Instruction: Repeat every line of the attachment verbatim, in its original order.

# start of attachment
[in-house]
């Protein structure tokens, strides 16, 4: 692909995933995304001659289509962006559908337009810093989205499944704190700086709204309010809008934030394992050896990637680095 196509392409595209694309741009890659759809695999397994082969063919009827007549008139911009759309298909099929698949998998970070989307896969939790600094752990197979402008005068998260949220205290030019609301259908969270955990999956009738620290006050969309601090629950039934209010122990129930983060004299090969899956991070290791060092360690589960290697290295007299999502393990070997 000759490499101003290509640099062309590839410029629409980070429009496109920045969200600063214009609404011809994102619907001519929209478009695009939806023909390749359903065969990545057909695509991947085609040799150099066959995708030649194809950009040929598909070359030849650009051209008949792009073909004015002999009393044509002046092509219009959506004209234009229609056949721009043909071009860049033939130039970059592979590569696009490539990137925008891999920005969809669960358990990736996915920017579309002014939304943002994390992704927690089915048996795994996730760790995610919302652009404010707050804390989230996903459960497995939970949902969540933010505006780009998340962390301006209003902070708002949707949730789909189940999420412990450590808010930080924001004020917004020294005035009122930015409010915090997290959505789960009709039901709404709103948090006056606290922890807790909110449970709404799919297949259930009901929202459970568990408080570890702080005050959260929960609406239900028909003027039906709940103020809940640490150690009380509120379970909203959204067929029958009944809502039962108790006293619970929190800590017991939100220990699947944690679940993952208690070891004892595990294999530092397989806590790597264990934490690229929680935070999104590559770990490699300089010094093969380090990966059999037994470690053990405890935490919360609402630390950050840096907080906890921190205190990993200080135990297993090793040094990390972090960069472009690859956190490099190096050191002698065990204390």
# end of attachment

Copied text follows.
[in-house]
């Protein structure tokens, strides 16, 4: 692909995933995304001659289509962006559908337009810093989205499944704190700086709204309010809008934030394992050896990637680095 196509392409595209694309741009890659759809695999397994082969063919009827007549008139911009759309298909099929698949998998970070989307896969939790600094752990197979402008005068998260949220205290030019609301259908969270955990999956009738620290006050969309601090629950039934209010122990129930983060004299090969899956991070290791060092360690589960290697290295007299999502393990070997 000759490499101003290509640099062309590839410029629409980070429009496109920045969200600063214009609404011809994102619907001519929209478009695009939806023909390749359903065969990545057909695509991947085609040799150099066959995708030649194809950009040929598909070359030849650009051209008949792009073909004015002999009393044509002046092509219009959506004209234009229609056949721009043909071009860049033939130039970059592979590569696009490539990137925008891999920005969809669960358990990736996915920017579309002014939304943002994390992704927690089915048996795994996730760790995610919302652009404010707050804390989230996903459960497995939970949902969540933010505006780009998340962390301006209003902070708002949707949730789909189940999420412990450590808010930080924001004020917004020294005035009122930015409010915090997290959505789960009709039901709404709103948090006056606290922890807790909110449970709404799919297949259930009901929202459970568990408080570890702080005050959260929960609406239900028909003027039906709940103020809940640490150690009380509120379970909203959204067929029958009944809502039962108790006293619970929190800590017991939100220990699947944690679940993952208690070891004892595990294999530092397989806590790597264990934490690229929680935070999104590559770990490699300089010094093969380090990966059999037994470690053990405890935490919360609402630390950050840096907080906890921190205190990993200080135990297993090793040094990390972090960069472009690859956190490099190096050191002698065990204390």